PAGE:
Workers in an warehouse were routinely sent to the emergency room because of sweltering, suffocating heat that sometimes exceeded 110 degrees — and because Amazon refused to open warehouse doors, fearing theft, according to a devastating exposé in the Allentown, Pennsylvania Morning Call. After workers, an E.R. doctor and a security guard complained, federal regulators investigated the warehouse and recommended changes. Amazon responded with popsicles, bandanas and finger pointing.

The Morning Call paints a truly bleak picture. Workers at the Amazon plant, who were leased by the company from a temp agency, had their productivity tracked by a scanner database minute by minute, routinely had their picking and packing quotas doubled, and were constantly getting fired on a hair trigger basis for accumulating demerit points issued automatically by computer, for example when they slowed down a smidge in the sweltering heat of a locked warehouse in summer, or left early to escape the heat.

And there's no question the heat in this hellhole was medically dangerous. Amazon even hired paramedics to wait right outside the warehouse's (closed!) loading dock doors to treat fainting or dehydrated employees. The 20 current and former workers interviewed by the Morning Call said the heat caused legs to cramp, lightheadedness, made people pass out (in one case right at the water fountain), caused dizziness, tingling and numbness and blurry vision. This past summer, at least 15 were set to the hospital by ambulance, with another 20 to 30 treated by paramedics on site. At one point, the flood of patients prompted an E.R. doctor to call an OSHA hotline: "I'd like to report an unsafe environment with a[n] Amazon facility in Fogelsville … Several patients have come in the last couple days with heat-related injuries."

During heat waves, people could voluntarily go home, but they would automatically get demerit points, which could lead to a firing. Having the demerits removed involved a doctor's note and obtaining a medical waiver from warehouse managers. But having the right paperwork didn't always protect people from managers' shenanigans, as you'll see below. and the managers it hired have come up with all sorts of ridiculous excuses for running a sweatshop that even hardened longtime warehouse workers described as the worst job they'd ever had:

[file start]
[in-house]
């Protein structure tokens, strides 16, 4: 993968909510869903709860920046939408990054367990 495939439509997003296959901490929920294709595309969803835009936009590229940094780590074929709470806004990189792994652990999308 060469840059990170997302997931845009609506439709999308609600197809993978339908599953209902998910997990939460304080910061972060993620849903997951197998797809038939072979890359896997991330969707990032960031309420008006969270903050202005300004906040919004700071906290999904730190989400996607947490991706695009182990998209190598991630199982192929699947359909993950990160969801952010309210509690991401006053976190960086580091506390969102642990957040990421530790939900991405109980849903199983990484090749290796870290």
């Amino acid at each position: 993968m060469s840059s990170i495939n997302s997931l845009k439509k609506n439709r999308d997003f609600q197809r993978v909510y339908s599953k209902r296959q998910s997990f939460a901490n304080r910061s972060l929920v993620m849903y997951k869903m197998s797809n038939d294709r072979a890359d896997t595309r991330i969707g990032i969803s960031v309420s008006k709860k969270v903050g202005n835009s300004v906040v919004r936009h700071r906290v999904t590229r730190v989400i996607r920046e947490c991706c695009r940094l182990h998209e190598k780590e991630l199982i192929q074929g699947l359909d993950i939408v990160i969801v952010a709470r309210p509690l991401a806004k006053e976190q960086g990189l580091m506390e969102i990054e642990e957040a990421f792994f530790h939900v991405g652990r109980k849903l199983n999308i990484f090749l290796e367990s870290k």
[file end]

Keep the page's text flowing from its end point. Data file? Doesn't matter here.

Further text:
• Medical breakdowns in our warehouse had nothing to do with our warehouse:Amazon and its contracted managers routinely shifted blame to other people. In a report to OSHA about a single particularly bad day in June, Amazon site safety manager Allen Forney said people were rushed from the warehouse to the hospital with... personal problems: "Fifteen out of 1,600 employees experienced heat-related symptoms. Six of these employees were treated at a local hospital ER for non-work related medical conditions triggered by the heat."

    But it turns out workers were, go figure, pressured into calling work problems personal problems. "One temporary worker" with hypertension, the Morning Call wrote, "said her vision got blurry, she had trouble standing and couldn't concentrate one shift when heat in some parts of the warehouse exceeded 110 degrees. She went to a nurse station in the warehouse because she was feeling dizzy. Within minutes of her arrival at the nurse station, an ISS manager asked her to sign a paper saying her symptoms were not related to work, she said... 'I think it was work-related, but I just signed the paper," said the wemployee... 'I knew if I left through the nurse's station I'd get half a [demerit] point. If you get six points within three months you get fired.'"